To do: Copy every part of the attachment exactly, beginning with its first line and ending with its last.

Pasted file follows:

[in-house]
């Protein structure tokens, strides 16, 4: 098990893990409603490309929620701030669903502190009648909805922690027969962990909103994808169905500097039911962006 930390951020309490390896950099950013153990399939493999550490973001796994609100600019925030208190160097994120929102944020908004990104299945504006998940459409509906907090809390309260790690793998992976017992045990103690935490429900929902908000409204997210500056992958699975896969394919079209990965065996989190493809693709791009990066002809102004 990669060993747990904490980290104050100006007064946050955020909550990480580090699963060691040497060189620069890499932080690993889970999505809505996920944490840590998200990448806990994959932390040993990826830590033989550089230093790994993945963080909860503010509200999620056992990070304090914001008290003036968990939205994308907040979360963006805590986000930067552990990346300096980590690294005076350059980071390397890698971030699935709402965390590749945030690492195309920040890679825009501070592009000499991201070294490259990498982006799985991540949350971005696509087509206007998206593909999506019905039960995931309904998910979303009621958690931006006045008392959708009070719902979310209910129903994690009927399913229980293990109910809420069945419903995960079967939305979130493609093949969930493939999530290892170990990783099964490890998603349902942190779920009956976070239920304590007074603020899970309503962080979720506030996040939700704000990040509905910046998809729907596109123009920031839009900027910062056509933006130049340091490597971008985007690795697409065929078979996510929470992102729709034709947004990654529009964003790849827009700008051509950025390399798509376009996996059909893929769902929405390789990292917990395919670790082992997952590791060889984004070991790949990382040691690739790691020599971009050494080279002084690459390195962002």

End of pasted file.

[in-house]
């Protein structure tokens, strides 16, 4: 098990893990409603490309929620701030669903502190009648909805922690027969962990909103994808169905500097039911962006 930390951020309490390896950099950013153990399939493999550490973001796994609100600019925030208190160097994120929102944020908004990104299945504006998940459409509906907090809390309260790690793998992976017992045990103690935490429900929902908000409204997210500056992958699975896969394919079209990965065996989190493809693709791009990066002809102004 990669060993747990904490980290104050100006007064946050955020909550990480580090699963060691040497060189620069890499932080690993889970999505809505996920944490840590998200990448806990994959932390040993990826830590033989550089230093790994993945963080909860503010509200999620056992990070304090914001008290003036968990939205994308907040979360963006805590986000930067552990990346300096980590690294005076350059980071390397890698971030699935709402965390590749945030690492195309920040890679825009501070592009000499991201070294490259990498982006799985991540949350971005696509087509206007998206593909999506019905039960995931309904998910979303009621958690931006006045008392959708009070719902979310209910129903994690009927399913229980293990109910809420069945419903995960079967939305979130493609093949969930493939999530290892170990990783099964490890998603349902942190779920009956976070239920304590007074603020899970309503962080979720506030996040939700704000990040509905910046998809729907596109123009920031839009900027910062056509933006130049340091490597971008985007690795697409065929078979996510929470992102729709034709947004990654529009964003790849827009700008051509950025390399798509376009996996059909893929769902929405390789990292917990395919670790082992997952590791060889984004070991790949990382040691690739790691020599971009050494080279002084690459390195962002």